It's all the change at the top for Lions club | Photos

After more than three years in charge of the Lions Club of Orange Kevin Fahy has been replaced by Ron Parry as president.

I would like to grow our membership base.

Ron Parry, new Lions Club of Orange president

Mr Parry took over the reins at the club’s changeover at Duntryleague on Saturday night.

He said one of his key objectives was to get more members in the club.

“I would like to grow our membership base,” he said.

“We are struggling to keep membership up and our members are getting older.”

He said people needed to realise service clubs played a vital role in the community.

“Governments can’t cover everything,” he said.

Mr Parry said there was a reluctance for people to perform community service without getting paid.

“They don’t realise the great benefit they [clubs] bring to the community, but there is also the fellowship and benefits to the individual.

“The community benefit is 30 per cent and the personal benefit is 70 per cent.

“The friends you make are for life.”

The changeover also saw changes at other levels with Mr Parry’s wife Barbara becoming the secretary of the club.

Retiring president Kevin Fahy said he had been in charge for three-and-a-half years.

Mr Fahy said the club had generated funds from a range of events but the biggest was running the annual Easter camel races at Towac Park racecourse.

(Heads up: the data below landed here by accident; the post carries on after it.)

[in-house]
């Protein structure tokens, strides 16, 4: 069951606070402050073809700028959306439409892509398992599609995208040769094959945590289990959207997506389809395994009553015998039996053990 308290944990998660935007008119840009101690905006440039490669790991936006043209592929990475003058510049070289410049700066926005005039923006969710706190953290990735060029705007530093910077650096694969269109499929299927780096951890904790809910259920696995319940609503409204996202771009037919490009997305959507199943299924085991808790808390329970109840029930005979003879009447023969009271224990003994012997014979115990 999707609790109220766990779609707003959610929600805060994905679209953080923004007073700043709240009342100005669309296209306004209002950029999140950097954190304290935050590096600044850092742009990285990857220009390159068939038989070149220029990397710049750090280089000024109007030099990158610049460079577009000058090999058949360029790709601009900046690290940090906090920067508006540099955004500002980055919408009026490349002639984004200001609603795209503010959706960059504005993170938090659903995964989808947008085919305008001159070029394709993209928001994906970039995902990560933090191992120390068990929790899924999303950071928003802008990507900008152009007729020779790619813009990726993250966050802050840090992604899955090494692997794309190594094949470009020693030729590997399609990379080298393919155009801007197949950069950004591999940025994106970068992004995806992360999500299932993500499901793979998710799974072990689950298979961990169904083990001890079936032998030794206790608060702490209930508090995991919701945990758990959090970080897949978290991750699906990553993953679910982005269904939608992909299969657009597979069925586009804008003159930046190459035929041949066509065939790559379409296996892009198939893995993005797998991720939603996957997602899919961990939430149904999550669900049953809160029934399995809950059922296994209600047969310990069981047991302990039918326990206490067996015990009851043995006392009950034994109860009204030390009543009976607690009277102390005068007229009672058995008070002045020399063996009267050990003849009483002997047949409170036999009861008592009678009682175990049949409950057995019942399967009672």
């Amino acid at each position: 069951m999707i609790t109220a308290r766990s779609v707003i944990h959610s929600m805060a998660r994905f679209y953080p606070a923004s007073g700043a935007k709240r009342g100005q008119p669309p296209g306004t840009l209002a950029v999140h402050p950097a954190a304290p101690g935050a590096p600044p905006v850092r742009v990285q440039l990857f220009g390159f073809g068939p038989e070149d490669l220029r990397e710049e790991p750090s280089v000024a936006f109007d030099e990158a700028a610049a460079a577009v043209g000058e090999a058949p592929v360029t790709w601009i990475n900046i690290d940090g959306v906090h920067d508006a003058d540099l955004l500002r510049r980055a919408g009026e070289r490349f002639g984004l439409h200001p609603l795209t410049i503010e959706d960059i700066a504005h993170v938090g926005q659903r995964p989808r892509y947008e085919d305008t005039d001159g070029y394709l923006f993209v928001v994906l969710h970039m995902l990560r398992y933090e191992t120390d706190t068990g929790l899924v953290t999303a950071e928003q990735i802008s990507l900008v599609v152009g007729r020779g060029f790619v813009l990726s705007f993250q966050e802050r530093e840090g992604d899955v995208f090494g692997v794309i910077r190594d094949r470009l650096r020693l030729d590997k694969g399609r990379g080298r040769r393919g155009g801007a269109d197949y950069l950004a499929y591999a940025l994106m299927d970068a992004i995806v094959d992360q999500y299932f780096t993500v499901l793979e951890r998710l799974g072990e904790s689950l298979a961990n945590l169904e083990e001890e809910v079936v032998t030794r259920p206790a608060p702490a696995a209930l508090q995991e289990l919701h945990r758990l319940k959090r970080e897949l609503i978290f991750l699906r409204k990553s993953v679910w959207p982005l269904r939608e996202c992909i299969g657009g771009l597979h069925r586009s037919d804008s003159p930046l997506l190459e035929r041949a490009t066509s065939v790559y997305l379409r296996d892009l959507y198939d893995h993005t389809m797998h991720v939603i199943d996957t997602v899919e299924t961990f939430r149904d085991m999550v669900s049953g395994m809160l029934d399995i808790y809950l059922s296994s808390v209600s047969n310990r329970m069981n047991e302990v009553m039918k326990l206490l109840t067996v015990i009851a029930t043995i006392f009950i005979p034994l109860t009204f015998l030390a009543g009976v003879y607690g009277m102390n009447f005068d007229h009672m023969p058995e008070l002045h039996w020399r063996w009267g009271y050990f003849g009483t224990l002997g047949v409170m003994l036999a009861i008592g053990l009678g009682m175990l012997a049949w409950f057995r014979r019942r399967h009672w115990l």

“That has been our biggest fundraisers for the past two years,” he said.

“Last year we gave over $70,000 in total in donations.”

Mr Fahy said beneficiaries included Angel Flight, Lions Hearing Dogs, Lions Drug Awareness, Orange Healthy Lifestyle, the Orange Early Intervention program, a prostate machine for the Orange hospital and Tractor Trek.

“The bushfire appeal for Tathra, we donated $1000 for that,” he said.

“The St Vincent’s food van we gave $500 to and Seeing Eye Dogs Australia, we gave $500.”

Mr Fahy said the club had 32 members of which eight were female.

“In the last few years it has been fairly stable,” he said.

“It is hard to get new members.”

Mr Fahy said it was a trend that was affecting most service clubs and even organisations including scouts.

“It’s any number of things, when [people] are buying new houses, they don’t have the time,” he said.

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